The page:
South Lake Tahoe firefighters picket to build support |

South Lake Tahoe firefighters picket to build support

Adam Jensen
Nevada Appeal News Service

SOUTH LAKE TAHOE, CALIF. – Firefighters from the South Lake Tahoe Fire Department, who are in the midst of contract negotiations with the city, staged demonstrations at the junction of highways 50 and 89 on Labor Day Weekend in an effort to rally public support.

Firefighters, joined by supporters, held large white signs with slogans such as “city council does not care about your public safety” and listing the phone numbers of city council members.

Their issues: what they describe as under-staffing, a 47 percent turnover rate at the department and 18-month-old contract negotiations.

National Fire Protection Association standards call for four-person crews on each fire truck, but South Lake Tahoe Fire Department operates with just two-person crews, according to Rick Myers, spokesman for the South Lake Tahoe Fireman’s Association.

He said the department, one of many to respond to the Angora fire, was not appropriately staffed during the emergency.

New recruits hired by the department often receive training in South Lake Tahoe and then head elsewhere for higher-paying positions, leaving staff in a perpetual state of basic training, Myers said.

Contract negotiations, which could raise firefighters’ pay and increase retention rates, have been “getting nowhere,” the spokesman said on Friday. Myers called on people “to support firefighters and our issues,” by speaking during the public comment period of the City Council’s Sept. 11 meeting.

South Tahoe Fire Chief Lorenzo Gigliotti was not immediately available for comment Friday.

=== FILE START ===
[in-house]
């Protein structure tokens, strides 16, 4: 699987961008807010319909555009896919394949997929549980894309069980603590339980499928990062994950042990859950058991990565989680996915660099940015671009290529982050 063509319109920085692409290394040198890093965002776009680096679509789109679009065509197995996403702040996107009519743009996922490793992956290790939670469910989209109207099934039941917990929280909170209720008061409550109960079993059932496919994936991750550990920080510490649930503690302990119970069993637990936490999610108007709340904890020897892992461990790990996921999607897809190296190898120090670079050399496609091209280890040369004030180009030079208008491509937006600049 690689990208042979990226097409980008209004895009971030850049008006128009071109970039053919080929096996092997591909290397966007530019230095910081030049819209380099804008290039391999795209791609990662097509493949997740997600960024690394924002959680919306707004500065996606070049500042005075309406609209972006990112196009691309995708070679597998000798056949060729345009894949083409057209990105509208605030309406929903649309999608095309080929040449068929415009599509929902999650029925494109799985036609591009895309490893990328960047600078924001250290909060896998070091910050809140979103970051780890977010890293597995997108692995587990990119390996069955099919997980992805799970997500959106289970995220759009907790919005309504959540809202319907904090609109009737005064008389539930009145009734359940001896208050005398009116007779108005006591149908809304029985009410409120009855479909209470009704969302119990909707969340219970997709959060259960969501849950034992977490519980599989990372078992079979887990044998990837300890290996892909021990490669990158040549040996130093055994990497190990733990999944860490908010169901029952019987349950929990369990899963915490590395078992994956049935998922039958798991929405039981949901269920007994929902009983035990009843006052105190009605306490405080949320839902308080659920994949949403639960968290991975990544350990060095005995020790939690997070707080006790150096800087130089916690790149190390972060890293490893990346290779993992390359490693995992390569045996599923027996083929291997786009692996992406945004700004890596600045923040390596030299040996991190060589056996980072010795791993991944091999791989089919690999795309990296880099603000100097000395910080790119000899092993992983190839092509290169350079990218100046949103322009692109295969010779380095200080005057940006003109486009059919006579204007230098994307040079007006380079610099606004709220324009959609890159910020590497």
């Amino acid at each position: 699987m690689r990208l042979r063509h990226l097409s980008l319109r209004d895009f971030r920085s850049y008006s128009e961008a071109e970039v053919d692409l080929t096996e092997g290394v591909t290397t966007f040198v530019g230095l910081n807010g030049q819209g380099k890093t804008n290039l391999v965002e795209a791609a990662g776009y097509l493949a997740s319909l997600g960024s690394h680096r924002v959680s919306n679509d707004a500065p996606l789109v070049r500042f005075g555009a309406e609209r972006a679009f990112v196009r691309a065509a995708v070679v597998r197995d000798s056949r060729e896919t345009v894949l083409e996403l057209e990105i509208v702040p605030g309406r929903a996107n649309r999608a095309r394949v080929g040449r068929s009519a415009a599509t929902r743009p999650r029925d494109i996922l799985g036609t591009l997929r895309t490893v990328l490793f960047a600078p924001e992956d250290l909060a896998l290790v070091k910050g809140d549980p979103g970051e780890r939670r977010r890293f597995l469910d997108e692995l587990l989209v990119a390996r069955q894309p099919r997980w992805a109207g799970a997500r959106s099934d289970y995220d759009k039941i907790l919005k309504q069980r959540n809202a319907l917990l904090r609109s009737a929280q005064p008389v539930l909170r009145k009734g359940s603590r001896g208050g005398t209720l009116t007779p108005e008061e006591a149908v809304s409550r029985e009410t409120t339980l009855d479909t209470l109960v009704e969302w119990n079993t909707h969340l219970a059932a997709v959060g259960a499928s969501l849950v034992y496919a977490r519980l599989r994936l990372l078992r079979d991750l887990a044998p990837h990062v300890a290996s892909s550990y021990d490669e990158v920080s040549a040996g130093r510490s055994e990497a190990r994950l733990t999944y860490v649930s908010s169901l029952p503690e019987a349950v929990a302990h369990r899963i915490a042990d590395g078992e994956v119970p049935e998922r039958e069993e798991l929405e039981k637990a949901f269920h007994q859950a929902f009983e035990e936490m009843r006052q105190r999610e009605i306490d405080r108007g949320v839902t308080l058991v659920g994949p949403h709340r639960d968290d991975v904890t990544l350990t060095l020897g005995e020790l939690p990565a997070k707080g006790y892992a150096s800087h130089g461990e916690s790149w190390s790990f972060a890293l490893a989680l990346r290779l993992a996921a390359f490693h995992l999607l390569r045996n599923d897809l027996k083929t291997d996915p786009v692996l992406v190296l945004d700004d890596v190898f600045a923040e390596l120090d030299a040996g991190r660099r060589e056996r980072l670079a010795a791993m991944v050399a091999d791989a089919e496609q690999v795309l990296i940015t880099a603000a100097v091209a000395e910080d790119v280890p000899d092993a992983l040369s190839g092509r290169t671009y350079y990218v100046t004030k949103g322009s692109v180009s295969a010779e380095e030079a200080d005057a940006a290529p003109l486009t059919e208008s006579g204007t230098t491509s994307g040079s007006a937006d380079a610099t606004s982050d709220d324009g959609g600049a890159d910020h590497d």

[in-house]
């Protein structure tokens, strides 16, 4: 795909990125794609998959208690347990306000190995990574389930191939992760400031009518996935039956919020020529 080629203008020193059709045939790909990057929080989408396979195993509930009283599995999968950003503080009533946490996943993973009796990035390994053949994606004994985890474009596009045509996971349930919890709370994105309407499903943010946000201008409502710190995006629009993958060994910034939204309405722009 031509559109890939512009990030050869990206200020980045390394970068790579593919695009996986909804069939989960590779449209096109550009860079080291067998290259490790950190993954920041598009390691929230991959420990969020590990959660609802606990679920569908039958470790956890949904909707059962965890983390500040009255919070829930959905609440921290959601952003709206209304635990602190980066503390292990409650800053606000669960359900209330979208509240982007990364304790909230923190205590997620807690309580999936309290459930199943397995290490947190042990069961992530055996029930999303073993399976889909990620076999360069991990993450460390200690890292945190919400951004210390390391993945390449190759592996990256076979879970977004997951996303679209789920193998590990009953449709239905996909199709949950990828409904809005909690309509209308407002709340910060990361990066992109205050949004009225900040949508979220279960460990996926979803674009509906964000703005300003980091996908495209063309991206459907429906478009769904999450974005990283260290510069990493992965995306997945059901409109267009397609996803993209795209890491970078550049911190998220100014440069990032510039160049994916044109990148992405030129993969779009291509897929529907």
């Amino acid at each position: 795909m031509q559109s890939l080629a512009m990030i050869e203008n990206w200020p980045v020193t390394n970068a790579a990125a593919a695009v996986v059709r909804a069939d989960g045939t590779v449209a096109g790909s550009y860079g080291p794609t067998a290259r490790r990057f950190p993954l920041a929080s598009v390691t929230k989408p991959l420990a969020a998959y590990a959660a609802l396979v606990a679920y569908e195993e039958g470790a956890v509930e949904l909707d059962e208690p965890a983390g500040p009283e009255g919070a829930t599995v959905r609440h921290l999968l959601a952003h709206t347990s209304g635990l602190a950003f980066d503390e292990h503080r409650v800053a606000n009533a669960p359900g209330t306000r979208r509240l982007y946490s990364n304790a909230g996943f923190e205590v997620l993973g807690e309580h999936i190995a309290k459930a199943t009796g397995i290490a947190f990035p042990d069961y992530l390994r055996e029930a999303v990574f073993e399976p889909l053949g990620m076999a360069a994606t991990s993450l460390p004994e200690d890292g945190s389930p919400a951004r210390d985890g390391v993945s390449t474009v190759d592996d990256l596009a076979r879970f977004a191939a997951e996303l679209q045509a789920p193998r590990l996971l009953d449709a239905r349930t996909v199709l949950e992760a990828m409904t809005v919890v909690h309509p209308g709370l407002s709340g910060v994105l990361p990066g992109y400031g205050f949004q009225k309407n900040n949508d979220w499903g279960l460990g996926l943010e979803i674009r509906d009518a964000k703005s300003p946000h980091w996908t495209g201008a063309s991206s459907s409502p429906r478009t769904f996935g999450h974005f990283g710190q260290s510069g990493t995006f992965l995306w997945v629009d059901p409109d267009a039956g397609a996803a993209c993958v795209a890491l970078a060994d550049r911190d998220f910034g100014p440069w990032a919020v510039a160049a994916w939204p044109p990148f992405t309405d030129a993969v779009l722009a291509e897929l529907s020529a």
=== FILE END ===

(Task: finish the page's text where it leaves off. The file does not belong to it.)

A statement on the progress of the contract talks was received via e-mail from South Lake Tahoe’s Human Resources Manager Janet Emmett on Friday.

“The city of South Lake Tahoe and the city’s Firemen’s Association are currently engaged in negotiations for a new labor agreement. The negotiations have been time consuming, but the city believes that everyone involved on both sides has been working together in a professional and productive manner,” the e-mail states. “The negotiations involve several complex inter-related financial and other issues. It is not unusual for time-consuming labor negotiations to be somewhat frustrating for everyone involved. However, the city believes that the parties will be able to reach a mutually acceptable agreement.”

South Lake Tahoe Mayor Kathay Lovell declined to comment on the contract negotiations Friday, saying they are confidential.

That’s a situation that Councilman Ted Long would like to see change.

He is asking the city manager and city attorney whether there’s a way to make the negotiations open to the public. That way, the public could hear all sides of the issue, he said.

“After all, it is the tax payers’ money we are spending,” wrote Long in an e-mail. “If after seeing the complete story, the public wants us to act in a particular way, I am confident we will do so, but let’s not draw conclusions without all the facts.”

Long said he was disappointed that the firefighters seemed to be using the Angora fire – and the public’s appreciation of fire-fighting efforts during the disaster – to gain support for their side.